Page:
Excellent. Thanks, TP, Al, and JHCC. Here's the dealio---I have a character (yeah, okay, I write books, don't make fun of me) who is a blacksmith during the later end of the time period. As part of the narrative arc, I'd like to convey what his day-to-day job is. Characters often live and breathe in the gap between getting it right and getting it wrong. This character is one of a cast of thousands and I want to explore the hands-on aspect of the actual work across a variety of jobs, trades, and crafts for pretty much all of them. This is a multi-year, multi-volume project with fiction and nonfiction sides that only an insane person would attempt, but I've always thought sanity was overrated. Seriously, this is a crazy effort but we all have our obsessions and I won't make fun of yours if you don't make fun of mine. Scratch that---I will totally make fun of you. Like, totally. Anyhow, I really appreciate the help. Now I need to go outside and make some hooks for holding material. Imagine that---I can actually make the hooks I need because I can blacksmith. That is awesome.
  8. Ohio

    First forge

    CRS, I have yet to run across a post of yours where I didn't understand what you were trying to communicate, a real mark of brain power. And like a lot of people, it was your JABOD effort that inspired me to jump in to the craft. Lupercal, Charles's JABOD efforts really are worth following. He combines deep knowledge of smithing with down-and-dirty (literal) tips so you end up not just hitting up metal and moving it with a hammer (which is amazing) but grasping the basic principles of forge design. A generous gift from that fellow---the typos are just a fringe benefit.
  9. Ohio

    First forge

    Ok, was I the only one who giggled when I read this? That gosh darn new dangled fuel. If only it was "new dangled fool." That would've been perfect. Lupercal, seriously, Charles's JABOD III is a great place to start because it's cheap and it totally works. Build one and you'll find out quickly whether blacksmithing is for you.
  10. Ohio

    Book recommendation

    I'm looking for a book or articles about historical blacksmithing in the U.S. circa 1900-1920. Specifically, how blacksmithing was changing with the onset of other industrial processes. I'd be particularly interested in what happens to general smithies in small and medium-sized towns during the period, but even an overview would be helpful. I'm not afraid of challenging textbooks and academic papers. Come on, ThomasPowers. I bet you can think of something.
  11. BryanL, this looks really good. I think, though, that since you're leaving in a few months for work, you should send this to me to keep for you. I won't even charge you rent. I am offering this out of the kindness of my heart as I am all about generosity and not merely covetous. Srsly, thanks for sharing the pix. It's fun to see your progress.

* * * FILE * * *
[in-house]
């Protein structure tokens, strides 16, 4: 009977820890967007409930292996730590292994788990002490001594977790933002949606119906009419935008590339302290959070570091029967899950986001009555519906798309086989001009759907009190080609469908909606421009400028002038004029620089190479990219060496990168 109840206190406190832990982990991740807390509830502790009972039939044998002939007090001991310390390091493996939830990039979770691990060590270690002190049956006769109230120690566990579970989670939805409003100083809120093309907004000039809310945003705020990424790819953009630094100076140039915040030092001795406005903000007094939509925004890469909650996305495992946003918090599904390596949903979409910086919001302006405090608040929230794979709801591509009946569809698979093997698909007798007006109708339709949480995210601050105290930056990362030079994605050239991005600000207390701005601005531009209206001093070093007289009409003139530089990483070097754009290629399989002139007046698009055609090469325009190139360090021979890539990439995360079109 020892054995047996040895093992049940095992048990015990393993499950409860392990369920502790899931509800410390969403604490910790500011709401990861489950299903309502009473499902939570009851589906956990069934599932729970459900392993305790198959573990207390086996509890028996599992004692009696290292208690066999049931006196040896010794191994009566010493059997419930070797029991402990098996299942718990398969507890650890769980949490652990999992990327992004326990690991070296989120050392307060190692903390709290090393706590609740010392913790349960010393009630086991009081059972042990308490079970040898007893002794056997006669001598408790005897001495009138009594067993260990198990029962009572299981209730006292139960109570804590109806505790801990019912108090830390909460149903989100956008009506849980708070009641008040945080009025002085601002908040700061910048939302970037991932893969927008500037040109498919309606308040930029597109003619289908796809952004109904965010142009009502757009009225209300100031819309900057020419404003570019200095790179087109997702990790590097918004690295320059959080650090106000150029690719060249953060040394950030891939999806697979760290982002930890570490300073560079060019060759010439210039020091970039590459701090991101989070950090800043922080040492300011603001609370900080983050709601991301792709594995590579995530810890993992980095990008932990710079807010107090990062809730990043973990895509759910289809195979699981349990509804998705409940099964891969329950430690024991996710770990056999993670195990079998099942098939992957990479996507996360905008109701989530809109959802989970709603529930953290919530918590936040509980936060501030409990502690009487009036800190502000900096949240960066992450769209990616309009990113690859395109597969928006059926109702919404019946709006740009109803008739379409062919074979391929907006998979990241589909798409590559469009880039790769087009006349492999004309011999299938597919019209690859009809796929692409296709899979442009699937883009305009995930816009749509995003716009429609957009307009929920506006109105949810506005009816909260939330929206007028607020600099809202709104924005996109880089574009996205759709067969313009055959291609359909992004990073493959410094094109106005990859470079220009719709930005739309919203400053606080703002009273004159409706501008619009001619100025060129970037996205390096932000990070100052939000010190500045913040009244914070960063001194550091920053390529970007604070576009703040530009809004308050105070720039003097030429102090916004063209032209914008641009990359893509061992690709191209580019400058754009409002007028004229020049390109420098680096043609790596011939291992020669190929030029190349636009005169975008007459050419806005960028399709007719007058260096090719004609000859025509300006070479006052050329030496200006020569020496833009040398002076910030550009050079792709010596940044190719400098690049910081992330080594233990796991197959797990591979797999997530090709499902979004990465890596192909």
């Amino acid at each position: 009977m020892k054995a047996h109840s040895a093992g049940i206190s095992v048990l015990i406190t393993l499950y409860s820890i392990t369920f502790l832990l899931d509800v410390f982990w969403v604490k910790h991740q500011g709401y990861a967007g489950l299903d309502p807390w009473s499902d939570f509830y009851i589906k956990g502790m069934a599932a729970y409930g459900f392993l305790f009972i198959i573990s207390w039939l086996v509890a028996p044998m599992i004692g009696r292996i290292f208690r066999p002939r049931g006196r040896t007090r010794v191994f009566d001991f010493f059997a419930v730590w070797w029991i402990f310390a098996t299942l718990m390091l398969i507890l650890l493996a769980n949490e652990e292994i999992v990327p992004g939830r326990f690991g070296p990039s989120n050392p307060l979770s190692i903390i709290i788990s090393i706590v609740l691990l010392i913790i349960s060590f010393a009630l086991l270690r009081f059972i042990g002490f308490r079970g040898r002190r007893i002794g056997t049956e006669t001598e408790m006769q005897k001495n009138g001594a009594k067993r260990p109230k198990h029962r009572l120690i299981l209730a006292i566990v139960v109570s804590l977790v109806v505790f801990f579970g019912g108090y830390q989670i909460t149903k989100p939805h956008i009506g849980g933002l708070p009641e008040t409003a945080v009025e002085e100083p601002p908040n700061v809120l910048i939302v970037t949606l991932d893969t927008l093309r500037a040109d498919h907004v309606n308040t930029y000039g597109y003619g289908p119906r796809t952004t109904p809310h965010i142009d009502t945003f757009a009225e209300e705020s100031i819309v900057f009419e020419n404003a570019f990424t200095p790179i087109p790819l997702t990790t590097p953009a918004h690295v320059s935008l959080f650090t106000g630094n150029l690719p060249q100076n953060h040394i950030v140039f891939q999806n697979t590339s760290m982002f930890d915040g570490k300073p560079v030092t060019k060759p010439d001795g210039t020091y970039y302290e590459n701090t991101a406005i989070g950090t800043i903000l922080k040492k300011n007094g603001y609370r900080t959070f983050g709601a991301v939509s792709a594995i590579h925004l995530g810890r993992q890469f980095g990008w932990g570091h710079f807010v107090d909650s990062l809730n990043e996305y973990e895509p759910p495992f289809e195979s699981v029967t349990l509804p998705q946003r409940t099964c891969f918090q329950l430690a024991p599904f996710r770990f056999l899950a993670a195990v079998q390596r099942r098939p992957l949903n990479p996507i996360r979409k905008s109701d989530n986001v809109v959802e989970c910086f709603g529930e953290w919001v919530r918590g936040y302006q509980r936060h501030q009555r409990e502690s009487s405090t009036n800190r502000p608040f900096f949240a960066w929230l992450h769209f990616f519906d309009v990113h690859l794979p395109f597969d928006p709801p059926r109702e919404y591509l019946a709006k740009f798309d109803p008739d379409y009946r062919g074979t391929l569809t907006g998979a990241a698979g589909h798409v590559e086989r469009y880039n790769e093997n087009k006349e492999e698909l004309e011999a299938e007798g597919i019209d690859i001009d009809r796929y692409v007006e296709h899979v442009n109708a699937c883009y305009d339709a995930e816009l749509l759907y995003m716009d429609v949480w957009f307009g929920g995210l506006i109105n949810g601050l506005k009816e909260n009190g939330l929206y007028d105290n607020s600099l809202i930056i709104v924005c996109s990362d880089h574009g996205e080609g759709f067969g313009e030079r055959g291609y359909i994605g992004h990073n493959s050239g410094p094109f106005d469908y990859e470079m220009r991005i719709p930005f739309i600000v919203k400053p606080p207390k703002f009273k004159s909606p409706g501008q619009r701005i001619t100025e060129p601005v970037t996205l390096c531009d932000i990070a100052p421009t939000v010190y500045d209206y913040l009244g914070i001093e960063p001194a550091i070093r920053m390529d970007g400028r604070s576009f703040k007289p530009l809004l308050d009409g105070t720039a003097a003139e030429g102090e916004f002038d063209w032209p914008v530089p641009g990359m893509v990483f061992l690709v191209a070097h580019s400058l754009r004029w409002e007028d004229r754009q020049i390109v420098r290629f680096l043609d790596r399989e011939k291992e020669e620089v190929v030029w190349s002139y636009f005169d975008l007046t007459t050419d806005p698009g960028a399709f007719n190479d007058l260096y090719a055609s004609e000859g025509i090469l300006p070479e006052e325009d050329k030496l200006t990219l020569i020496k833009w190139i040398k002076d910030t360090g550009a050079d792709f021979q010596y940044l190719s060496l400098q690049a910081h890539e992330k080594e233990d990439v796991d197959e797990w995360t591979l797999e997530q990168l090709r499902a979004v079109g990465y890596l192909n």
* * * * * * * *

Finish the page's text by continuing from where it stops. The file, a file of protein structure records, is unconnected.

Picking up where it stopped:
12. Ohio

    sculpture or trash?

    Frosty, dude, you're so literal. I was going for the idea of the poem, not the sculpture---how you look at something you think will last forever and how...not so much. So, MotoMike, whatcha think? Know what you're going to do with it?
  13. Ohio

    sculpture or trash?

    I'm with Das. That's neat. You could always write up what you have here to give it a provenance and tuck it away somewhere, maybe in a waterproof container kept near wherever you put it or engraved, mounted, and set nearby. Or not. Is anyone else reminded of the Shelley poem, "Ozymandias?" (This moment of artsy pretentiousness brought to you by six of the seven liberal arts.)
  14. I don't care what anyone says, JHCC, I think you're funny. MotoMike, there are responses above from several people regarding baja's original question, including concerns about the approach---trying to get the MIG gun into the space, how to deal with the s7 warping, etc. BigGun and Frosty also suggested a different approach using brazing that really seems do-able. A quick review of the thread gives details on both the OP and this other approach. Frosty, I use my mini-lathe with stick tools. I know a lot of people who use Powermatic wood lathes for spinning, but if I get a dedicate spinning lathe, 24" with scissor tools would be my absolute maximum.
  15. Not a huge swing. Probably no more than 24", probably less. I do manual spinning now---I made some of tools (including the t-rest and wooden mandrels) and bought and handled some others. Not scissor tools, yet. You showed me some pix of your dad's spinning work, especially one bowl he spun on air using two different metals that is amazing.